In October 2010, Volvo UK launched an app designed to encourage consumers to compare and contrast the impact of individual cars on air quality and human health.

Volvo wanted car buyers to think more carefully before making their choice (hopefully, of course, a Volvo) but the company also wanted to broaden the political debate. Too often, it felt, pollution was being measured exclusively in terms of CO2, ignoring the other mucky stuff cars also pump out. Emissions like carbon monoxide, oxides of nitrogen, sulphur and particulates.

Volvo UK's managing director Peter Rask, commissioned a promotional video and launched the app to great fanfare. Within six months the project had been withdrawn.

Watch Volvo's trailer for the app - which has since been withdrawn:

At a meeting in February 2011, attended by a host of manufacturers including Volkswagen, the Society of Motor Manufacturers and Traders told Volvo it wanted the app dropped immediately. Their logic was interesting.

Someone involved with the project told me "the SMMT said that the tests were so limited that you could not draw genuine conclusions about which cars were cleaner and which were dirtier. The published numbers couldn't be taken seriously. Everyone was gobsmacked, within weeks the app was dead in the water".

What even the MD of Volvo hadn't realised was that the tests for general toxic emissions weren't as thorough as those for carbon dioxide. Only one car is tested to set the value. Amazingly, after that, examples are only checked to see they are under the legal limit.

Put another way: the official emissions numbers recorded by the Vehicle Certification Agency (VCA) are based on a sample size of one and are therefore unreliable.

The VCA openly acknowledges the limitations of its emissions testing on its website, “unlike the CO2 and fuel consumption figures the figures for air quality pollutant emissions should not be used to directly compare different models of vehicle. The figures for these emissions are indicative rather than absolute, and emissions of them will vary within an acceptable range between individual production vehicles for each model.”

There was no cover-up here, no concealment but this is (yet another) example of the inadequacies of the current emissions testing regime.

Later on today the Transport Select Committee will question the MD of Volkswagen UK and the Chief Executive of the SMMT, as well as the Transport Minister, Patrick McLoughlin and the head of the Vehicle Certification Agency.

MPs will want to know if government has managed to establish whether other manufacturers sought to cheat their way through the testing regime in the way VW did.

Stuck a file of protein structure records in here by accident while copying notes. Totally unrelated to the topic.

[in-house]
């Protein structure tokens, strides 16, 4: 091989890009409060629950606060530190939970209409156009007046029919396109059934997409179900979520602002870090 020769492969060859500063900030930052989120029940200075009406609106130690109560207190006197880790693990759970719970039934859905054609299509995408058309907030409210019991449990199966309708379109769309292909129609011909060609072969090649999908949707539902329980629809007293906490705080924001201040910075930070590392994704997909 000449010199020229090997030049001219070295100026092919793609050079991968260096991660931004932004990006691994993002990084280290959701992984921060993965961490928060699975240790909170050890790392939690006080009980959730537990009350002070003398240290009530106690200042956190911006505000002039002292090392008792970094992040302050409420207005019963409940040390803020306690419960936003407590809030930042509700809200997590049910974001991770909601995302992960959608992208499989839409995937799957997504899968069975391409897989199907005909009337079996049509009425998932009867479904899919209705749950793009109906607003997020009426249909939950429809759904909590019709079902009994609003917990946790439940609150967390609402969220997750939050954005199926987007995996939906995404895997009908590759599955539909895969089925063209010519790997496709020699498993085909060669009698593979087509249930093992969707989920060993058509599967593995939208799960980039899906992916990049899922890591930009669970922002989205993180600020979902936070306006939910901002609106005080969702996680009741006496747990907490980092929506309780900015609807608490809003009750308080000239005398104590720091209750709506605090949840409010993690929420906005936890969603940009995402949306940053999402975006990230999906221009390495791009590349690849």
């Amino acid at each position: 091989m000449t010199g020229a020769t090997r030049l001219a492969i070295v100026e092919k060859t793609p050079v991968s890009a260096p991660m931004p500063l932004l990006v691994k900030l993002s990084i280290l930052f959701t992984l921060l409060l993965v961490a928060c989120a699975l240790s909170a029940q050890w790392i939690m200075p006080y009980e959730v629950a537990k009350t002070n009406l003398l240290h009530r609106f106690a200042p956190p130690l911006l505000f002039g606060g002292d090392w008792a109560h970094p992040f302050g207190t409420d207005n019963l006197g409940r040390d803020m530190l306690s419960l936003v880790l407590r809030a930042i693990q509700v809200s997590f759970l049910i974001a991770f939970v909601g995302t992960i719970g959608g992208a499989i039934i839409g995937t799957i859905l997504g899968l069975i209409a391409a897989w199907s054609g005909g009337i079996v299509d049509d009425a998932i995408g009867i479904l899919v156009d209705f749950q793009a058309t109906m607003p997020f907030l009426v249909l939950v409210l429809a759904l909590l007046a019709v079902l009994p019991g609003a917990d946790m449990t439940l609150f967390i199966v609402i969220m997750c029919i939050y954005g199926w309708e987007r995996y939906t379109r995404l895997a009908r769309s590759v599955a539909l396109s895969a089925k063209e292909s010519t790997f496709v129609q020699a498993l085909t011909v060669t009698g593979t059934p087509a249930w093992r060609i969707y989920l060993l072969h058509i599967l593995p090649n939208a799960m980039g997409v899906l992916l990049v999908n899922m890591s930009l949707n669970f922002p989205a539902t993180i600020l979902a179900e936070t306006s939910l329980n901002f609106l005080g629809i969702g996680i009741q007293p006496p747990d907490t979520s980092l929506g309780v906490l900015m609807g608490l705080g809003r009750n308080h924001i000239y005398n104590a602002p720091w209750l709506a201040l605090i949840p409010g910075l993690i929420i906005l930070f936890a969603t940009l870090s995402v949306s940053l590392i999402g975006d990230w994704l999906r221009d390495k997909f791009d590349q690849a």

Almost 1.2 million UK vehicles have been affected by the Volkswagen emissions scandal. Credit: Reuters

They will also want to know more about why there is a such a gap between the performance of cars on the road and in the lab test. VW broke the law but there is clearly plenty of rule-bending going on.

Ever since the VW scandal broke within the industry shutters have come down, wagons have been drawn together but a director at a company which tests cars on behalf of manufacturers told me that during tests, overseen by VCA, manufacturers routinely over-inflate tyres and adjust temperature (for example as high as 30 degrees) to ensure optimal performance.

Separately, but importantly, he points out that the "coast down curve" (a measure of the air resistance of car on the road) which is submitted by the manufacturer as part of the test is calculated by the manufacturers on a test track out of sight of the VCA.

It is apparently common practice to remove spare tyres, windscreen wipers, wing mirrors and tape up radiator grills to reduce drag. Road surfaces are mirror-smooth and graded to reduce resistance.

Once again there is nothing in the rules that prevents this sort of practice, in fact anyone not doing so arguably cedes a competitive advantage to their rivals.

In public, manufacturers deny this sort of shenanigans goes on. It should be an interesting session.

The chief executive of the SMMT, Mike Hawes, spoke at the National Air Quality Conference recently.

He said:

"For the record, vehicle manufacturers cannot and do not:

• Remove mirrors, seats, windscreen wipers – or indeed any other components

• Disconnect the alternator

• Tape over panel gaps

• Use special oils and lubricants that are not in production vehicles

• Fit special tyres or overinflate them

• Alter wheel alignment

• Use higher gears than in normal use."